54-40 or Fight: Slogan History & Significance

54-40 or Fight: Slogan History & Significance
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  • 0:30 A Bit of Context
  • 1:30 Looming War
  • 2:30 On the Brink
  • 3:10 Public Response
  • 4:10 Resolution
  • 5:00 Legacy
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Lesson Transcript
Instructor: Adam Richards

Adam has a master's degree in history.

'54-40;' to fight, or not to fight? Learn about the history of the Oregon boundary dispute between the Americans and British and the effect it had on the future of the United States.


The Oregon Territory dispute seems to have faded into relative obscurity in American history. Contemporary college-level history textbooks dedicate roughly a paragraph to the event. Yet, this event had an important impact in the period in which it happened, as well as to future events. It can be argued that the dispute over the Oregon Territory and its eventual resolution contributed to the sectional divide that evolved on the eve of the American Civil War.

A Bit of Context

The Oregon Territory has an extensive history but for the purposes of this lesson, we are going to only focus on the events prior to and following the War of 1812. The Oregon Territory was a large piece of land that spanned from the 42nd to 54th parallel in the northwest corner of the United States and what is now Canada. During the period between 1810 and 1818, the British and Americans both had important stakes in the disputed territory. The British had established the Hudson Bay Company for fur trading, while American settlers had acquired the deep sea ports located along the territory's western coast.

The two groups of settlers battled over the rights to the territory so much so that war was even threatened. Fortunately, a settlement was reached via the Treaty of 1818 , which arranged for a joint Anglo-American occupation of the territory for 10 years. The hope was that after the 10 years, a permanent settlement could be reached. This notion failed.

Looming War

From the 1820s to the early 1840s, American settlers expanded westward into the Oregon Territory. New lines of transportation developed, most famously, the Oregon and California Trails. This period was identified as the great emigration.

The ultimate goal of the settlers was to drive the British out of the Oregon territory and claim the land up to its northernmost demarcation line at the 54th parallel (or latitude 54 degrees, 40 minutes).

The British, however, proved to be unwilling to concede the territory without a potential fight. Britain still had the most powerful navy in the world and was willing to utilize its power to maintain the British Empire. General negotiations failed to end the dispute, and a permanent settlement was never reached. It was the surprise election of James K. Polk in 1844 (Henry Clay was expected to win handily, but lost due to his anti-expansion policies) and Polk's diplomatic maneuvering that proved to be the catalyst for a negotiated settlement.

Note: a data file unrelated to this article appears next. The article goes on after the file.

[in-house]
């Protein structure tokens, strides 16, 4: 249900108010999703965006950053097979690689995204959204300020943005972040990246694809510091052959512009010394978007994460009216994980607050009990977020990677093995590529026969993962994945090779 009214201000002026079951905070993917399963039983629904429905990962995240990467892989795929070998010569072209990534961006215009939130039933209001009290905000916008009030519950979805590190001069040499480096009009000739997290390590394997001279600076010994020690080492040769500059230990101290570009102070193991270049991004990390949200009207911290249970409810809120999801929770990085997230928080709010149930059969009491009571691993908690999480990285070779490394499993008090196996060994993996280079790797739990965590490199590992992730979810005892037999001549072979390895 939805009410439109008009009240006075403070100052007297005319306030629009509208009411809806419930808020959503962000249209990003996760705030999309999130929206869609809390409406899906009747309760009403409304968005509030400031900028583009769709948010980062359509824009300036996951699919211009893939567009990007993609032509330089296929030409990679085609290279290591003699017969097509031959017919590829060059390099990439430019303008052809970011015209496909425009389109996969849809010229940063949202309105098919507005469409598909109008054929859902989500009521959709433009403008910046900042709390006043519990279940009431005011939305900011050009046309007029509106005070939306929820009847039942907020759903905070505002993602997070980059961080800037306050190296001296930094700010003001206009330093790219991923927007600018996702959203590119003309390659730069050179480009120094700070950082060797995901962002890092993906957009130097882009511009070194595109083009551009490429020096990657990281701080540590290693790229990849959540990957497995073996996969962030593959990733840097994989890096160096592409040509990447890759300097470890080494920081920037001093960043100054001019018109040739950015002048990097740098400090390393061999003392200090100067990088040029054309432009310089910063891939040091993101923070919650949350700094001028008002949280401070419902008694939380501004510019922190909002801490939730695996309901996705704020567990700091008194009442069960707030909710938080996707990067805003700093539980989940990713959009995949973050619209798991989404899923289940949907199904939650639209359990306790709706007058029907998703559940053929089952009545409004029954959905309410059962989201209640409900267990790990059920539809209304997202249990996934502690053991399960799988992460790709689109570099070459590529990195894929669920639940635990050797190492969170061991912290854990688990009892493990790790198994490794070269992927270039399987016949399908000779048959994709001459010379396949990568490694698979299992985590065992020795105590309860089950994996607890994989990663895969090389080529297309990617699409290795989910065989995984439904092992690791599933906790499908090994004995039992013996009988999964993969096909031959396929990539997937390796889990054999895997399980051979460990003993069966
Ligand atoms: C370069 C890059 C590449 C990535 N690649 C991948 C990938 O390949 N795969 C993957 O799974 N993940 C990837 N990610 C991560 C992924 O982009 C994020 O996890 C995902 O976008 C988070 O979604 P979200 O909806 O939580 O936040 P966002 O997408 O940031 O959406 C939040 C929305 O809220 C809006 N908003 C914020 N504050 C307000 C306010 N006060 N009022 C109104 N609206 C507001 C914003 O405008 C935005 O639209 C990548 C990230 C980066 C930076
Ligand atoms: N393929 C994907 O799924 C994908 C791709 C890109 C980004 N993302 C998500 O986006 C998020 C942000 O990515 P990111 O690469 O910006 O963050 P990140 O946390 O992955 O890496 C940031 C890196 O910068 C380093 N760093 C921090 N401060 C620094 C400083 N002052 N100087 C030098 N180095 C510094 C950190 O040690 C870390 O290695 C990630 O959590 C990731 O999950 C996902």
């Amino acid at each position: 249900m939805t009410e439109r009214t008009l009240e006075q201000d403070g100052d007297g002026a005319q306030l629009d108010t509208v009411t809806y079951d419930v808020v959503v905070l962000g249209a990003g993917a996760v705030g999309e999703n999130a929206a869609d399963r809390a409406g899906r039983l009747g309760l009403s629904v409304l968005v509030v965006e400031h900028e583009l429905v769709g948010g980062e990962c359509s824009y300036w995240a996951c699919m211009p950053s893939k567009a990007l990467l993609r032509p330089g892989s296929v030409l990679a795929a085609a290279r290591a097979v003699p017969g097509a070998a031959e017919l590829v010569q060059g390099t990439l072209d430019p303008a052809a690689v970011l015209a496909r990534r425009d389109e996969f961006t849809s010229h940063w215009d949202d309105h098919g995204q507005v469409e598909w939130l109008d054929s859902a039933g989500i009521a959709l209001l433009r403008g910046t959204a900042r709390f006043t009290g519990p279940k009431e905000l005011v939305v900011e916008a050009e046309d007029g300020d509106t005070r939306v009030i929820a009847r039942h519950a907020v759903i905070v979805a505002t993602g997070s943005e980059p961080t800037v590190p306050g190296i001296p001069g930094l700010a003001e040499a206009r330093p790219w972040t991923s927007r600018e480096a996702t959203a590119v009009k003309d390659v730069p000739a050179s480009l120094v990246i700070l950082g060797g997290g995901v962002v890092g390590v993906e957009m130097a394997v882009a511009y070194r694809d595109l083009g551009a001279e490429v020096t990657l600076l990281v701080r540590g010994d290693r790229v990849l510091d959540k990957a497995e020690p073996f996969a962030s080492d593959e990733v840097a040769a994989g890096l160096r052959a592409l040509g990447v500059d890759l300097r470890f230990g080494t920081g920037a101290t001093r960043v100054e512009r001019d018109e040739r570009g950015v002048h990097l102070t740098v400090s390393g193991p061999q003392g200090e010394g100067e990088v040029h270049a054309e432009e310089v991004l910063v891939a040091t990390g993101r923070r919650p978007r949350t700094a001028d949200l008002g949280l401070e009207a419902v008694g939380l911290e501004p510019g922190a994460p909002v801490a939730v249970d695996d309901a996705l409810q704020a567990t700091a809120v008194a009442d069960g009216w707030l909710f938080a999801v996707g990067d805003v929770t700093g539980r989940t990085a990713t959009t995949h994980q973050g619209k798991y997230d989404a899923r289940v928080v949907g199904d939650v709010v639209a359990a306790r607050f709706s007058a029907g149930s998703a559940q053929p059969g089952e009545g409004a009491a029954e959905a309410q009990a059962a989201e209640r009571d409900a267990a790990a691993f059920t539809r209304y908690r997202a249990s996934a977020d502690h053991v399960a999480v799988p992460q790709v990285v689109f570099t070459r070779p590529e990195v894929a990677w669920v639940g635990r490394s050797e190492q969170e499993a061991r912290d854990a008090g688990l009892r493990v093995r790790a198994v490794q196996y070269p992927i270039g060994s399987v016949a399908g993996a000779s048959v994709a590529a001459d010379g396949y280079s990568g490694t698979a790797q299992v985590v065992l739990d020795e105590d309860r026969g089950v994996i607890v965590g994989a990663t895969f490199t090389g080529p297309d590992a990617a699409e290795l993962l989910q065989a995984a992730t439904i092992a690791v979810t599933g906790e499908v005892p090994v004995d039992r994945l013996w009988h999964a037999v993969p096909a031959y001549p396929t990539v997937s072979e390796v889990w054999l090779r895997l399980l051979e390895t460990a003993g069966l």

On the Brink

President Polk's first political priority was the annexation of Texas. However, due to the expansionist outcry toward the Oregon Territory, he included the area in his inaugural address in 1845. Polk touted the idea of brinkmanship: that is, using any means necessary, including war, to remove the British from the Oregon Territory.

His saber-rattling threats were quickly met by a British response. Britain threatened to position its navy along the eastern seaboard of the United States and occupy the waters. Polk quickly retreated from his policy of brinkmanship in favor of a diplomatic solution.

Public Response

Unlike Polk, the American public, along with Democratic congressional leaders such as Senators Lewis Cass and William Allen, refused to concede any territory to the British. This movement of people believed that the United States had the right to all of the Oregon territory up to and including the 54th parallel.

This public outcry yielded the slogan wars. Newspapers expanded pro-expansionist and pro-war terminology that included phrases such as 'Manifest Destiny,' 'All of Oregon or None,' and the historically renowned '54-40 or Fight!' Remember, '54' was synonymous with the 54th parallel, the only boundary line expansionists were willing to accept.

As a very important side note: contrary to popular belief, the slogan '54-40 or Fight' was not used during the Polk campaign; this is a misconception. The slogan first appeared in Democratic-sponsored newspapers in 1846.


The outcry for war with Britain over the Oregon Territory was largely ignored by the Polk administration. Tensions had grown with Mexico over its western territory, and Polk did not want to engage in a war with Britain for the third time in 70 years. Instead, Polk arranged for a negotiated settlement that retreated from the desired 54th parallel.

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